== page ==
Upland farmers in the Lake District say their traditional sheep farming communities face an uncertain future due to reductions in stock numbers to comply with environmental policy.
Keith Rowand, an upland farmer with long-standing heritage in the Lake District, has written to King Charles to raise concerns about the preservation of traditional upland farming in the area.
Mr Rowand has been farming at Stool End Farm at the top of the Langdale Valley for almost 50 years. He told Farmers Weekly that policies to reduce sheep numbers in hefted flocks were already having an impact.
“Sheep farmers across the Lake District are now suffering the hardship of having to gather their sheep from neighbouring fells,” he said.
Out of control
“Some sheep are wandering off for miles into other hefts. The situation is out of control. The problem is, when you remove sheep from one area, the remaining sheep just flock in.”
Mike Toms, a sheep farming neighbour of Mr Rowand, said hill farms need a steady income to survive, but the reduction of the BPS and its replacement with environmental schemes does not provide sufficient income to keep the farms viable.
“Farmers joining environmental schemes are being asked to reduce sheep numbers in the belief that it will improve the quality and diversity of herbage on the commons,” he added.
“This is debatable and open to discussion.
“The National Trust is encouraging new tenants to enter environmental schemes, partly because they believe there will be a conservation benefit and partly because they believe income from the scheme will help to keep the farm viable.”
Nigel Hollingworth, who lives and works in Langdale Valley, has launched a “Save Herdy and World Heritage petition” to change the framework of governance of upland farming in the Lake District (see “Petition launched to save Herdwick sheep in the Lake District”).
In March, the National Trust wrote to secretary of state Therese Coffey calling for greater government support and improved funding for upland farmers through Defra’s Environmental Land Management scheme.
No rewilding policy
However, a spokesperson for the trust strongly denied claims it is operating a rewilding policy in the World Heritage site.
“Herdwicks are part of the culture of the Lake District and we remain committed to the preservation and celebration of the breed.”
Natural England told the Westmorland Gazette it works closely with Lakeland farmers and land managers to help them access Defra funding for green schemes to make environmental improvements, “which is often an important way to sustain farming in the uplands and ensuring that Herdwicks continue to be seen on the fells”.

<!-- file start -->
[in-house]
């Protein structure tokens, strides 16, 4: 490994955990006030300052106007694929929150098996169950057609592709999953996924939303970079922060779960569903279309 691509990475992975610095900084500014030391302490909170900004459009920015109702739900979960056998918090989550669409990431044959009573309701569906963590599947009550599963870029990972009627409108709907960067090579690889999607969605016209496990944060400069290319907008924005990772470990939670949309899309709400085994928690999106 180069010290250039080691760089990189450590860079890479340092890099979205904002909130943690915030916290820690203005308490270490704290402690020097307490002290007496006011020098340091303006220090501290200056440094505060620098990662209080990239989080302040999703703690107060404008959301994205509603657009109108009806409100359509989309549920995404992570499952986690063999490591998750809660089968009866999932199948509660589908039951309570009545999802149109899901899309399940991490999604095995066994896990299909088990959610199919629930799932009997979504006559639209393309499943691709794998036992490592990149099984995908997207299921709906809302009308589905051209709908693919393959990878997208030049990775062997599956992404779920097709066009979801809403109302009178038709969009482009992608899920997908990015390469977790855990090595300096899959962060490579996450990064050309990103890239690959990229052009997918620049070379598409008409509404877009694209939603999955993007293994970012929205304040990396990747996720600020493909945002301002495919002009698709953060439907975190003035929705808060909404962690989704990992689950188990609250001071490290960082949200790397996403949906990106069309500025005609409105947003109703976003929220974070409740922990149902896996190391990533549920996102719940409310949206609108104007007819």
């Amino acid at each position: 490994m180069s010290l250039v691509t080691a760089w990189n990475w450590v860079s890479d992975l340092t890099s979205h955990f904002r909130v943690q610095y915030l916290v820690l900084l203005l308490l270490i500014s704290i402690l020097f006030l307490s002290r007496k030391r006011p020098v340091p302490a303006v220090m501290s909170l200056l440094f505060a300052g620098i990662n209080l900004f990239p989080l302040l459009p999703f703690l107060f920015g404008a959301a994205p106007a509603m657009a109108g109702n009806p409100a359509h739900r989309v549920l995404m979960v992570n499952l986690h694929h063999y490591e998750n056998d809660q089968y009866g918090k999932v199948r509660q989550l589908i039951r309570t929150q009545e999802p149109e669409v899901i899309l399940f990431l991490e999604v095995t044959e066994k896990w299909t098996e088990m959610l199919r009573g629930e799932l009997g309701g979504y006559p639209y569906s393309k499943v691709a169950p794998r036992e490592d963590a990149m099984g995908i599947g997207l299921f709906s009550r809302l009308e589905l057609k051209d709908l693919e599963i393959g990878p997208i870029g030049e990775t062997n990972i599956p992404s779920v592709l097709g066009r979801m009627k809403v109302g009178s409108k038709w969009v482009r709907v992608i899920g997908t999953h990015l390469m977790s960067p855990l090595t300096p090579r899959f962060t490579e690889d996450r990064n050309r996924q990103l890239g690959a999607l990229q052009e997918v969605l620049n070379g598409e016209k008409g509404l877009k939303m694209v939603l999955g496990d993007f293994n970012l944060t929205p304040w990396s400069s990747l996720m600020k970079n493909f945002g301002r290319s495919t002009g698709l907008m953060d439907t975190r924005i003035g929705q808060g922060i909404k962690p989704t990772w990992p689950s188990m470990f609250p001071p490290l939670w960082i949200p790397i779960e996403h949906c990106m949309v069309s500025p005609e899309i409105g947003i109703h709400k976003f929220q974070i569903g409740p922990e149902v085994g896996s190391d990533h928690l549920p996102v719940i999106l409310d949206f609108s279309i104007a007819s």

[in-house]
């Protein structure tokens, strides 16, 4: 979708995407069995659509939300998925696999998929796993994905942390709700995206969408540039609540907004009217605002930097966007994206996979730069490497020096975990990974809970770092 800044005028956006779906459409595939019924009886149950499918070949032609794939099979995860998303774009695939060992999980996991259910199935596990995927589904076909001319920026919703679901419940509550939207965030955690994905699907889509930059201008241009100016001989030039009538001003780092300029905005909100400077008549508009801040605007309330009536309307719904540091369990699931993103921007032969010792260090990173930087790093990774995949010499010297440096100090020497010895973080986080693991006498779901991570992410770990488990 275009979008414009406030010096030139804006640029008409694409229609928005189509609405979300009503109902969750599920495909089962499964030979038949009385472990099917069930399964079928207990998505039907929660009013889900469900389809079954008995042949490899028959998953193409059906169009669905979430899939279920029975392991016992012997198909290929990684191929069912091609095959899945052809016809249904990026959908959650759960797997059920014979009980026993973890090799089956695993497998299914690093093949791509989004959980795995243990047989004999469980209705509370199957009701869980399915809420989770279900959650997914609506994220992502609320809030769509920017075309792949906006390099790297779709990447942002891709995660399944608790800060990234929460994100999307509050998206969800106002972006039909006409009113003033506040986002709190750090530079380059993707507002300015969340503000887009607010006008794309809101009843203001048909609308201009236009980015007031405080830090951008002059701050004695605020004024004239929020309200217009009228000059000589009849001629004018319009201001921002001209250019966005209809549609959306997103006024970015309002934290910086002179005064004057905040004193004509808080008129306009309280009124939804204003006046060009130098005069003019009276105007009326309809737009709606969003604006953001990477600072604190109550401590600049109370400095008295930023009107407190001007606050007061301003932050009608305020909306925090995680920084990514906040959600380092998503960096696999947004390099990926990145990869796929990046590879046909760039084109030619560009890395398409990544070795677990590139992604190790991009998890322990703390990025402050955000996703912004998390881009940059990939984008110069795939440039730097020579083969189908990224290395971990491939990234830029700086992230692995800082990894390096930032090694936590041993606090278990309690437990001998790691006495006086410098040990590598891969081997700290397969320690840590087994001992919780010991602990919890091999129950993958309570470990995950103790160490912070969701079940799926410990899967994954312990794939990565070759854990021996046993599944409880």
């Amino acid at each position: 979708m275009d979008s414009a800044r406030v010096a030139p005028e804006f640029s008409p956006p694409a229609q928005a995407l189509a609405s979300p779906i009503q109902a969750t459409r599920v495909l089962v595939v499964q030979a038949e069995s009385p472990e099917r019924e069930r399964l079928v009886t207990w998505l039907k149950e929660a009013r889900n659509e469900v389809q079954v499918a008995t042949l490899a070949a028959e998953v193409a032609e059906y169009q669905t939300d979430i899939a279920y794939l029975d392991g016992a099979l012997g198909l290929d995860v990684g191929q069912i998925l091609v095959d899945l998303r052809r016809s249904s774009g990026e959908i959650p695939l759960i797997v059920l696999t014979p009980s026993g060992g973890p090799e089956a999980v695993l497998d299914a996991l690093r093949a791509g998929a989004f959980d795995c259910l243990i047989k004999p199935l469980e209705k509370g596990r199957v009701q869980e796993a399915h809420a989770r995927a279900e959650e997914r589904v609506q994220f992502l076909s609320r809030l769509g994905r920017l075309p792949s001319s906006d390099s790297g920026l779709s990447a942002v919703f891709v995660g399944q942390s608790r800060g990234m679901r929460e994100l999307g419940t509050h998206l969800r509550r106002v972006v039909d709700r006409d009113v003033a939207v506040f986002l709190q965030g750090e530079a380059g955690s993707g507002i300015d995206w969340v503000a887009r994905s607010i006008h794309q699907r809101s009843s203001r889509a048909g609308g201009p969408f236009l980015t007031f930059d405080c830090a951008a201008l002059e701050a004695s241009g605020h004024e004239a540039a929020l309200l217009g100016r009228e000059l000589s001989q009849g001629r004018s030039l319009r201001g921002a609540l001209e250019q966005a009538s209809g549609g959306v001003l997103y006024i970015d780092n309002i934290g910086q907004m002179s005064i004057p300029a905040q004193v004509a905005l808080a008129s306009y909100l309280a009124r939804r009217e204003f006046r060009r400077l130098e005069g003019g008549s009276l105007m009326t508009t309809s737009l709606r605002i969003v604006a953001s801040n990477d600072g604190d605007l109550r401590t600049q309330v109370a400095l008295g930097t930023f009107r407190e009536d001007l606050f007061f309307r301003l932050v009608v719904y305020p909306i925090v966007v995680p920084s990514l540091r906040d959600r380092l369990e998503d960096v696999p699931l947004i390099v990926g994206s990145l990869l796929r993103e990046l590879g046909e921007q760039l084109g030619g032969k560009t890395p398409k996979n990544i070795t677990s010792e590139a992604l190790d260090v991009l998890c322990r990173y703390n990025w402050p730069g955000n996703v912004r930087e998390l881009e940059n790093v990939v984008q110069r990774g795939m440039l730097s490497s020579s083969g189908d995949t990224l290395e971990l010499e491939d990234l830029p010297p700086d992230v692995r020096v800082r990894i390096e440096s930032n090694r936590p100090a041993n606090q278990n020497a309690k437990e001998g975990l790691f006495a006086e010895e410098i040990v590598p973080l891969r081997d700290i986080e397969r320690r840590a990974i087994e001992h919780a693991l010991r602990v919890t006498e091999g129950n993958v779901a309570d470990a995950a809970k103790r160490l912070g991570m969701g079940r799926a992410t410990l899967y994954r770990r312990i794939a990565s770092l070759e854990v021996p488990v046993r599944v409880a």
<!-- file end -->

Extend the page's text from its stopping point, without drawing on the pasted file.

Defra said Herdwick flocks and upland habitats have “highly valued” attributes in the Lake District World Heritage site.
A spokesperson said: “We are supporting Cumbria’s upland farmers through increased payment rates and improved options through our farming scheme and working with them to maintain the distinctive character of the Lake District’s fells.”
Petition launched to save Herdwick sheep in the Lake District
An online petition has been launched to save Herdwick sheep and maintain World Heritage Status in the Lake District.
The petition, which has been created by local consultant Nigel Hollingworth, proposes the establishment of a new governance body to balance the livelihoods, way of life and interests of sheep farmers in the Lake District whose futures are at risk.
The proposed Lake District Engagement Body (LDEB) would be set by the government with remit to ensure all plans and policies are agreed, operated and managed with input from upland farmers across the Lake District World Heritage site, so any decisions are in agreement with those farmers who live and work in the area.
Dr Hollingworth said Herdwick sheep are synonymous with the Lake District and visitors are thrilled to see them thriving in their natural environment.
“Sheep farmers across the Lake District face a precarious future. Their very existence is under threat from Defra and its environmental policy,” he said.
“If you care about preservation of the farming landscape for generations to come and/or have moral interests in sustaining the Lake District landscape and World Heritage site as it is, please sign the petition now before it closes.”
Guardian columnist George Monbiot and environmentalist Ben Goldsmith have both infuriated farmers by blaming sheep for overgrazing the uplands and arguing they should be replaced with trees.
The petition is open until 31 December 2023. For more details, visit save-herdy.com.